be properly considered?

MALCOLM TURNBULL: Kerry, we have been looking at this emissions trading scheme issue for years and
years. It has been to many inquiries and many committees. And there is an issue of integrity here.
Let's be quite clear about this. With the overwhelming support of the party room - and there's no
question about that - we sent Ian Macfarlane off with a set of amendments, a log of claims, if you
like, to the Government, and they were good-faith negotiations. The Government came back, made
substantial concessions, which we then agreed to accept. And so there was an agreement, a
bi-partisan agreement. Australians expect us as parliamentarians to - not to play political games,
not to run ideological battles, but to work together in the interests of our children and their
children, and that's what we sought to do. We sought to reach agreement so we could protect tens of
thousands of jobs and make the scheme more environmentally effective.

KERRY O'BRIEN: There is anecdotal evidence we like other journalists on this program, we're talking
with your colleagues, a lot of your colleagues all the time on both sides - there is a lot of talk
that the numbers are flowing away from you, that even a number of your own supporters are coming to
you and saying, "You should stand down." How many of your erstwhile supporters are saying,
"Malcolm, you should stand down."

MALCOLM TURNBULL: Well, nobody has told me to stand down - literally nobody. And I've seen some
reports in the press to that effect and they're not correct.

KERRY O'BRIEN: Julie Bishop, the Deputy Leader, has she asked you to stand down?

MALCOLM TURNBULL: Absolutely not. And Julie in fact corrected that report today. She certainly has
not done that.

But let me just say this, Kerry; just bear this in mind: we had a vote on the leadership two days
ago, on Wednesday, and my leadership was confirmed. And within 24, 36 hours of that vote, the
people who had been unsuccessful in overturning my leadership set out to have another go at it.
They were not prepared to accept the decision of the party room.

KERRY O'BRIEN: But they're saying that they were responding in part and a number of others said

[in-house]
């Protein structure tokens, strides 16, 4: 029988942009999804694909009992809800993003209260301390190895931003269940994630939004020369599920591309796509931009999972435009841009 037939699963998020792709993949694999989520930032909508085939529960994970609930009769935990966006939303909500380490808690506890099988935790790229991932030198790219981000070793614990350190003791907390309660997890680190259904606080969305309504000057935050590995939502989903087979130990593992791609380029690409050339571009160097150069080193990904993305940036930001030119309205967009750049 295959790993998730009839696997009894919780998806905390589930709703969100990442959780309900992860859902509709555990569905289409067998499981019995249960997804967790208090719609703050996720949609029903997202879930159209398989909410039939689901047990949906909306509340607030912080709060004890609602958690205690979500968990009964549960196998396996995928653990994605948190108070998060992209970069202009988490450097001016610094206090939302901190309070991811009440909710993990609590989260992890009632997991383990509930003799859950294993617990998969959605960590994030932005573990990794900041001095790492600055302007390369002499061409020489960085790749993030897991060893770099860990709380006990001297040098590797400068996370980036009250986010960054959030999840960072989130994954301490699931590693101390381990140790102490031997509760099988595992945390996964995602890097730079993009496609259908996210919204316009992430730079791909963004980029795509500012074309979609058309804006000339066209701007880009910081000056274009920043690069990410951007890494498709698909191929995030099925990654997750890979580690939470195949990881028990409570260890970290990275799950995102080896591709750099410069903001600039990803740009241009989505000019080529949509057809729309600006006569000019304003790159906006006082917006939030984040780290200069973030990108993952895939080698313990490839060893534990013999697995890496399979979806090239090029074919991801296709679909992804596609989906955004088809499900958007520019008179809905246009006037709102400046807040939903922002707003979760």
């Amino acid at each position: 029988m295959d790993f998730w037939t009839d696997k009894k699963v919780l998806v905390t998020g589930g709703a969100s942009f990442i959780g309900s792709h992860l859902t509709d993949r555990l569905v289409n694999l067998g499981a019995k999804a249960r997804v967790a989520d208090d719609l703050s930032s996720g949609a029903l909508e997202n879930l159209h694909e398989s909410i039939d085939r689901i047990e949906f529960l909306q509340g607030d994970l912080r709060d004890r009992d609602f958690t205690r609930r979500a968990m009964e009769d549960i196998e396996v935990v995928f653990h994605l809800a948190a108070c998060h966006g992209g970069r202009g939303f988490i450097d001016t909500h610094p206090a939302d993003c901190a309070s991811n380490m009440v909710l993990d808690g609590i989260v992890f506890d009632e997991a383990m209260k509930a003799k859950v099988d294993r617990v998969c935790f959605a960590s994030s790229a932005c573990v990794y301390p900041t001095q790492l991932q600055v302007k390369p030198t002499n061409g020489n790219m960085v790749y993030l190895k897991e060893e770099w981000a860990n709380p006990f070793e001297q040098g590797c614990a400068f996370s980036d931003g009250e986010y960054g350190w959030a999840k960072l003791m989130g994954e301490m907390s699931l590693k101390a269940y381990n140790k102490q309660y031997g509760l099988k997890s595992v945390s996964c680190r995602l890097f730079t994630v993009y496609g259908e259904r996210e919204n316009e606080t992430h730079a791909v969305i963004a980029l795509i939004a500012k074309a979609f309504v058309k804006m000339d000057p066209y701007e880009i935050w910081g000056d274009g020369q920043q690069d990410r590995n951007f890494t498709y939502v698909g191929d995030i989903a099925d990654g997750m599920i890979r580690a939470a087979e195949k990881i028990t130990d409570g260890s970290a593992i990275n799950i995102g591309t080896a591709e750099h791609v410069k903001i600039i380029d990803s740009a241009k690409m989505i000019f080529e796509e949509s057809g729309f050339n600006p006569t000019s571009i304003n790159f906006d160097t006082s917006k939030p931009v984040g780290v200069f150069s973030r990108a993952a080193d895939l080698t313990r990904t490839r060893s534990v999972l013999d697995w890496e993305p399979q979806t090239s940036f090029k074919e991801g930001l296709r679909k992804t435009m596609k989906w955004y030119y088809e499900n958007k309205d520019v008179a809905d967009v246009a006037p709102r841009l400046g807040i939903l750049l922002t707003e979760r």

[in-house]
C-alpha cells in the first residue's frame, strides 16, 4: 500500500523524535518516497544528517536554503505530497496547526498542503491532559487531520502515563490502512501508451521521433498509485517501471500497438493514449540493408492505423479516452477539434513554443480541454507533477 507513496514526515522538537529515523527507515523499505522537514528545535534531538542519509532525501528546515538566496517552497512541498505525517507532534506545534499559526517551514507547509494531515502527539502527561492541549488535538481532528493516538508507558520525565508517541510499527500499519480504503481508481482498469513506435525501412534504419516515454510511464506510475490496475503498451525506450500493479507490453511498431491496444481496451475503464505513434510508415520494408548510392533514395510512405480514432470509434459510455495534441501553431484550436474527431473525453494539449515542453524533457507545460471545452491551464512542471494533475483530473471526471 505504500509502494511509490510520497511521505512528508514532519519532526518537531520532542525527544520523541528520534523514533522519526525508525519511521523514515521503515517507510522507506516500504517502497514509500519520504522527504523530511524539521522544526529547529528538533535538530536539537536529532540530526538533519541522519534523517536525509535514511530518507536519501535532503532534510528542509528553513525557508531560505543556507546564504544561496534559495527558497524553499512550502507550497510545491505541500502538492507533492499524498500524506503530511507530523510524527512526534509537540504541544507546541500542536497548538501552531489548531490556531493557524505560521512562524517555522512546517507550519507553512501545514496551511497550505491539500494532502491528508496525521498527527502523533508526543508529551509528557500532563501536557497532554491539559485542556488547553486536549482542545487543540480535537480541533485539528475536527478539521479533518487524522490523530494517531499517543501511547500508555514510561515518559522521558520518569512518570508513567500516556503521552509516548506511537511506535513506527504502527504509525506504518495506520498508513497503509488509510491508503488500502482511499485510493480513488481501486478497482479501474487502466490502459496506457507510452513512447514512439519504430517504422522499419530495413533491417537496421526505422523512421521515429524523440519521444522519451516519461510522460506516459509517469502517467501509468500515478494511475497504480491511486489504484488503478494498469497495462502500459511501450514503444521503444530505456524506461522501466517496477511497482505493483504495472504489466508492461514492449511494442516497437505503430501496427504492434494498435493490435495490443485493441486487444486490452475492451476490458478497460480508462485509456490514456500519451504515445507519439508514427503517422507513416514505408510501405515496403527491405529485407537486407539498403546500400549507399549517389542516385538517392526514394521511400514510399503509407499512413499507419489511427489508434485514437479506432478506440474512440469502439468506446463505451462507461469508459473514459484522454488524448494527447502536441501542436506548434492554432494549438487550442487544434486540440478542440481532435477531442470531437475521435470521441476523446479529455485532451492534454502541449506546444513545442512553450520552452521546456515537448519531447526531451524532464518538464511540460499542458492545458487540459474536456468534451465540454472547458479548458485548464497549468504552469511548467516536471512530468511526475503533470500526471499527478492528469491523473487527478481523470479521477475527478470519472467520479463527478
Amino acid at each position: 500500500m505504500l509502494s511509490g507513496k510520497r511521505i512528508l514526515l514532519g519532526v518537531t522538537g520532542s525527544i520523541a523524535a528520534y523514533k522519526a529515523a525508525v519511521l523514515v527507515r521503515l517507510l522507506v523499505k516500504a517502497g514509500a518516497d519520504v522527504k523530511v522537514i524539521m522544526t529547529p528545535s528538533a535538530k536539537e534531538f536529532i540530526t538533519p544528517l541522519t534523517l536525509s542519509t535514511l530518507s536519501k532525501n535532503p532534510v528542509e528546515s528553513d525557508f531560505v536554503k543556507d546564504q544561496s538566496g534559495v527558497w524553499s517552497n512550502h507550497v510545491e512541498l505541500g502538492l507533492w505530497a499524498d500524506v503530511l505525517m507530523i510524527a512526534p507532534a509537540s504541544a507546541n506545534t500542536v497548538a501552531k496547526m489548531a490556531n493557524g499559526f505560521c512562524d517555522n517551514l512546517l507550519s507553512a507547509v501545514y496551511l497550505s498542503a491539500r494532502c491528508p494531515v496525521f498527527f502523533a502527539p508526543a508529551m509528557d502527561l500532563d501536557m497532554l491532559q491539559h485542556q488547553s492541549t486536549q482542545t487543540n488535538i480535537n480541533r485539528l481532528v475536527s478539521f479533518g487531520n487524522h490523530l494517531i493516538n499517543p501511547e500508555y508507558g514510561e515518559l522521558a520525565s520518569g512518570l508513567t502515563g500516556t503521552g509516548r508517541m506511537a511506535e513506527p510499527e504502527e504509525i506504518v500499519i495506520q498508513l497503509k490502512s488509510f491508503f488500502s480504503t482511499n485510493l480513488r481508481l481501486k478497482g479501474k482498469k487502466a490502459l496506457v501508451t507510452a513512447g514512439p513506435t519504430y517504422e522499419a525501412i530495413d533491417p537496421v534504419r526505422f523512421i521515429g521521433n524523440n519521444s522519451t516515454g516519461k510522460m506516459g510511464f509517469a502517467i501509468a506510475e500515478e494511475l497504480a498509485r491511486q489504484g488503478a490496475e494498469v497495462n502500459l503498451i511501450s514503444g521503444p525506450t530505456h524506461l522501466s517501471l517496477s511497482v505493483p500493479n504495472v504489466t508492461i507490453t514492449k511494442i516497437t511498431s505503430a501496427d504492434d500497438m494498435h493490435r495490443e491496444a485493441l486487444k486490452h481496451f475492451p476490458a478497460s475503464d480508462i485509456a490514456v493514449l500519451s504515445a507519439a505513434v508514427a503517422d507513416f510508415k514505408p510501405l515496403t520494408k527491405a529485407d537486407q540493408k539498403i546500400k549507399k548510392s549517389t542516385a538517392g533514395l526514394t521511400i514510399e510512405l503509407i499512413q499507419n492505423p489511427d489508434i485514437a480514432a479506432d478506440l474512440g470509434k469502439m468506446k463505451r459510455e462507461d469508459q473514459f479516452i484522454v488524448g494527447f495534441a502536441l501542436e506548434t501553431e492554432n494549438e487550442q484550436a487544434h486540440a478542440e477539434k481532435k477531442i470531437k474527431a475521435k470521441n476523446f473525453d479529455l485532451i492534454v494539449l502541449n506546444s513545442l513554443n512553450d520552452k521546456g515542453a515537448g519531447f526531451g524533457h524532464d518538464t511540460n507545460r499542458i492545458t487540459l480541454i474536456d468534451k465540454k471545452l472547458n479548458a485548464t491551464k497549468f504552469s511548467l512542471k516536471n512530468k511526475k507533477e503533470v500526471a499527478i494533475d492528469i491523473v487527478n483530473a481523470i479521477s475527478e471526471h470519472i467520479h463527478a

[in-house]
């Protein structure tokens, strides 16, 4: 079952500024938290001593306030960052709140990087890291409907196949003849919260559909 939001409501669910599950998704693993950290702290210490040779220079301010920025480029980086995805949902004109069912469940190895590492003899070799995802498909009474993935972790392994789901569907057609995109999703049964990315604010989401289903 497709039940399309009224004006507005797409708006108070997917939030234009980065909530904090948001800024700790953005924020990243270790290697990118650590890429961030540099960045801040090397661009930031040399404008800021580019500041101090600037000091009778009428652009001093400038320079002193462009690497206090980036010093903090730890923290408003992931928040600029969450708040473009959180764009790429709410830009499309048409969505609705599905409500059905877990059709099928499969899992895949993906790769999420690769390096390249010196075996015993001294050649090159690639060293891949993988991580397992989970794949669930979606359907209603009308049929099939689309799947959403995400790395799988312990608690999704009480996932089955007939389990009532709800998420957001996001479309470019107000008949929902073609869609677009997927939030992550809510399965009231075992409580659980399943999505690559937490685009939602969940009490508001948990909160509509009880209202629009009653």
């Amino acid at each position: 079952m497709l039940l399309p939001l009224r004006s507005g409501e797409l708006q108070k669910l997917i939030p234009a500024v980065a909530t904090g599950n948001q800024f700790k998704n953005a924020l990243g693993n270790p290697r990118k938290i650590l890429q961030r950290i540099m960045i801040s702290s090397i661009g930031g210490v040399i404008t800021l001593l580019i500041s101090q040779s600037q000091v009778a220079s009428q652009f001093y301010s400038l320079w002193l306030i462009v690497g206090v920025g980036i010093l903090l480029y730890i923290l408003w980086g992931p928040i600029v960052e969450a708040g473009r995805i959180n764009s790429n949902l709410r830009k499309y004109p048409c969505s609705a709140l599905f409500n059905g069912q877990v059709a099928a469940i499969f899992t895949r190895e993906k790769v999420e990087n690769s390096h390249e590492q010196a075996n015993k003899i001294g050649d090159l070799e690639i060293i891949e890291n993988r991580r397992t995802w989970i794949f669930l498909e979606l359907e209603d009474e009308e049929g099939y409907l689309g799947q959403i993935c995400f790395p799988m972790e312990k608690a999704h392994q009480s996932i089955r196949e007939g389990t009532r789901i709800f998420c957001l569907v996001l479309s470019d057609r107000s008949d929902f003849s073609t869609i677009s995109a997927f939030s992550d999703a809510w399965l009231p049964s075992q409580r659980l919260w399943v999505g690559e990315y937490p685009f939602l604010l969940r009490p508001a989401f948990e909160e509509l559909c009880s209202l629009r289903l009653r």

that they have had a shower, an avalanche of messages, angry messages from the core base of your
party saying they'll never vote for you again if this goes through, hate this deal, you mustn't do
this.

MALCOLM TURNBULL: Well, Kerry, the reality is the overwhelming majority of Australians want
Australia to take action on climate change. Now, the fact is we have an opportunity to do that
here. This is a policy which in its general - in general principles, in the sense that it's a
cap-and-trade emissions trading scheme to put a price on carbon and over time reduce emissions,
that policy was our policy when we were in government. I mean, John Howard himself has said Rudd's
scheme is very similar to his.

KERRY O'BRIEN: But, do you believe this anecdotal evidence that there is a sizable part of the
Liberal Party base that is very angry for you for, it seems, getting into bed with the Government?

MALCOLM TURNBULL: Look, I think there are more - if you - there are probably more climate change
sceptics and people who do not want to take action on climate change among some of our base than
others than in the community generally, but you have to remember to be an effective and successful
political party, you have to get 50 per cent plus one, right, of the whole community. Now, I'll
just give you one ...

KERRY O'BRIEN: Very briefly.

MALCOLM TURNBULL: ... one measure. Since the press conference last night, I had 850 emails into my
own email, my public email address. 750 were in favour of what I had said, the policy I was taking;
100 were against again. Now, again, that's a straw in the wind, but I'm just saying - I just